Maybe your box is doing the "Filthy Fifty." Although you can finish that workout, it's going to take you 40 minutes to do so. You are slow at those movements and you are also unhappy with your body composition. In fact, you joined CrossFit to "burn off" some fat that's accumulated over the last few years. The best prescription for fat burning that I know of is contained in Jason Seib's book The Paleo Coach, and the exercise component of that plan is: heavy lifting a few days a week, walking every day and a few short sprint-length metcons per week. If fat loss is your goal, what exactly are you doing grinding out a 40-minute metcon? I can tell you what you are not doing: heavy lifting and a short sprint-style metcon. And you are probably so smoked from the 40-minute grind that the walking part of a fat-loss program is not going to happen that day either. You've just jacked up your cortisol levels so high from prolonged, excessive exercise stress that you may very well have added fat to your midsection. By doing a workout you probably shouldn't have done. Yes. Really.

Example #2:

You're an older dude -- say... a 50-something drummer with a somewhat gnarled right arm from years of the music grind. You are doing CF solely to live long, strong-ish and healthy. Olympic lifts? Some of 'em are OK. Snatches and cleans feel all right in singles or pairs, but jerks? Not so much. And none of the O-lifts feels good when done in a repetitive fashion, like 30 cleans as part of a metcon, or 30 snatches. They just plain fucking hurt in that kind of volume. Today's metcon is a 1000m row, followed by 30 power cleans. But you "suck it up" and do it as prescribed, even though you knew that you could substitute kettlebell swings for those cleans with almost no pain at all. Your right elbow is on fire afterwards.

I can only think of two reasons that you might have made either of those mistakes: (1) you didn't know any better, in Example #1 because you have never read similar advice from that book (and a lot of other sources) to go short, hard and heavy for fat loss, or, in Example #2, because it is literally the first time you ever tried repetitive O-lifts, or (2) you actually knew all of that, but you felt "dumb" or didn't want to stick out as the "weird kid" by modifying the first workout to a shorter version (e.g., "the Terrible Twenties"), or the second to include KB swings. I get the first reason, but now you know, so that won't be the reason next time. The second reason is your ego, plain and simple. You didn't want to "stick out" by scaling or modifying the workout.

You can't blame your trainer, because your trainer -- if he or she is worth the money you pay -- is never going to tell a client that the client can't "scale" a workout to reach a goal or to avoid further injury. You can't blame your momma, because she always told you not to give a fuck what the other kids say -- although it's possible she was a little more polite about it.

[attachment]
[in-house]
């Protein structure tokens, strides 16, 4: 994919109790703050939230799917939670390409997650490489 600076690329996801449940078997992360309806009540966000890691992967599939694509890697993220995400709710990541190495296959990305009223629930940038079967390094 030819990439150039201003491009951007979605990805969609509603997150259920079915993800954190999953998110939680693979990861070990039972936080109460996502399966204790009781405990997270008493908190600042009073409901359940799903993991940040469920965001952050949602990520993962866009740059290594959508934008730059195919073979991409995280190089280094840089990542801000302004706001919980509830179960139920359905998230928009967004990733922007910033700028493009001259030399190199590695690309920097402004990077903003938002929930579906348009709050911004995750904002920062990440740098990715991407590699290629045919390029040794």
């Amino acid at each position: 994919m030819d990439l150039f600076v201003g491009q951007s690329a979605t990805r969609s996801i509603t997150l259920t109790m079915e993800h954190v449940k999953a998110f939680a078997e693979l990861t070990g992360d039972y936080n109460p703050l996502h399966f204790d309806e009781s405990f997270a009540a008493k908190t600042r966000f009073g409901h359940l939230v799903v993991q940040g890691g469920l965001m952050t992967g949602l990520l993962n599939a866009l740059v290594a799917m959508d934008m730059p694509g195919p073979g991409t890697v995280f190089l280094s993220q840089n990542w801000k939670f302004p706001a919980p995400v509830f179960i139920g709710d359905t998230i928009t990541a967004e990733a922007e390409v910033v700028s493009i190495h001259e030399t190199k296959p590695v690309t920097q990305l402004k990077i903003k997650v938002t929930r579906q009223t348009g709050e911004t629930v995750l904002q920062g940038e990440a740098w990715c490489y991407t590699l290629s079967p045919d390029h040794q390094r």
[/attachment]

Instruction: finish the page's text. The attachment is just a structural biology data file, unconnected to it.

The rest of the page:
This one is on you.

Let's give your ego the b-slap it needs.... Scaling or modifying a metcon -- or even a heavy lift -- isn't just for newbies. It's called knowing your goals and working out in a smart way to achieve them.

Maybe you are the next Rich Fucking Froning (yes, that's actually his middle name), and striving for CF Games glory. Have at it, dude. Train like a beast. Or maybe you are a pretty fit CFer who is really happy with where you are at body-comp and fitness-wise, but you want to take a stab at some local CF competitions. Yeah, you probably shouldn't do a lot of downward scaling below the level of where those competions will be. In fact, you might want to occasionally scale upwards to test yourself to see if you are ready to try to reach those goals. But maybe, just maybe, you are like me -- because I'm the barely-disguised dude in Example #2 -- and want just to stay fit, decently strong and free of further injury. Or maybe you see yourself in Example #1, at the stage of CrossFit where what you want the most is to get fitter and drop a few sizes -- you know, fat loss is your primary goal right now. You may need to scale/modify downward on a workout. And, if you do, you should hold your head high, do the workout that works for you, and politely tell your ego to fuck off.

Smart exercise is no different than smart eating. What you do, and how you do it, depends on your goals. Life: modify as necessary.